The most complete Ordovician vertebrate known to date is Sacabambaspis janvieri. This jawless fish, like heterostracans, possesses dorsal and ventral shields made up of large median plates. Anteriorly, the dorsal shield delimits an elliptical space that contains the eyeballs with their dermal sclerotic and scleral ossifications, and the paired olfactory capsules. The anterior part of the ventral shield is composed of square-shaped platelets aligned in rows to form an exoskeletal mouth apparatus resembling that of heterostracans. S. janvieri may have a lateral series of 20 branchial plates and its bone is cellular. All the Ordovician vertebrates were previously classified with the heterostracans. Our present knowledge of the anatomy of the Ordovician vertebrates indicates that the Australian and Bolivian forms are more closely related to each other, forming a monophyletic group (Arandaspidiformes), than to the North American genera which are more closely related to the heterostracans. The Ordovician vertebrates may thus be united with the heterostracans into a monophyletic group, the Pteraspidomorphi. This does not invalidate the myopterygian concept, but reduces the importance of the involved characteristics. The analysis suggests that the presence of two olfactory capsules is primitive for vertebrates, as is also a single median narial opening.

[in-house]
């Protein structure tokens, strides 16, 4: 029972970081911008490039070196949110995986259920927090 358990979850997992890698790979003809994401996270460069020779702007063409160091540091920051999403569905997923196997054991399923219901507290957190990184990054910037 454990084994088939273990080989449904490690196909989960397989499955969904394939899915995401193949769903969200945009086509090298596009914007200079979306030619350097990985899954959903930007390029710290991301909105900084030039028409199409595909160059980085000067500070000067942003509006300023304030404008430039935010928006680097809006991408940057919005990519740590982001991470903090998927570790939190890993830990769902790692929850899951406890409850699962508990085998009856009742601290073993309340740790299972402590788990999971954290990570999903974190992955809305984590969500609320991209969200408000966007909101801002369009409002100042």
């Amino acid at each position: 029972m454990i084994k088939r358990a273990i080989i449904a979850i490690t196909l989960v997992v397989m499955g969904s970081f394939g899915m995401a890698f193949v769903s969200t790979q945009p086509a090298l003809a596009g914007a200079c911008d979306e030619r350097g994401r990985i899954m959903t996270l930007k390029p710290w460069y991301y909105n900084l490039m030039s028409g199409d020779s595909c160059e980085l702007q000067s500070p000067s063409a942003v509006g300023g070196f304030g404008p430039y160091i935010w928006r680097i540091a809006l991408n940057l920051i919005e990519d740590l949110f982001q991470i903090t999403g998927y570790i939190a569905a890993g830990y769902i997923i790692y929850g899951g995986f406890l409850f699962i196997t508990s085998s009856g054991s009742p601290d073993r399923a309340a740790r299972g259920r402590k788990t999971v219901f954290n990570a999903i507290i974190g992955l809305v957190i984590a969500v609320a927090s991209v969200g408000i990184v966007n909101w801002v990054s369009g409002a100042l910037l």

Vertebrata, Agnatha, Ordovician, anatomy, relationships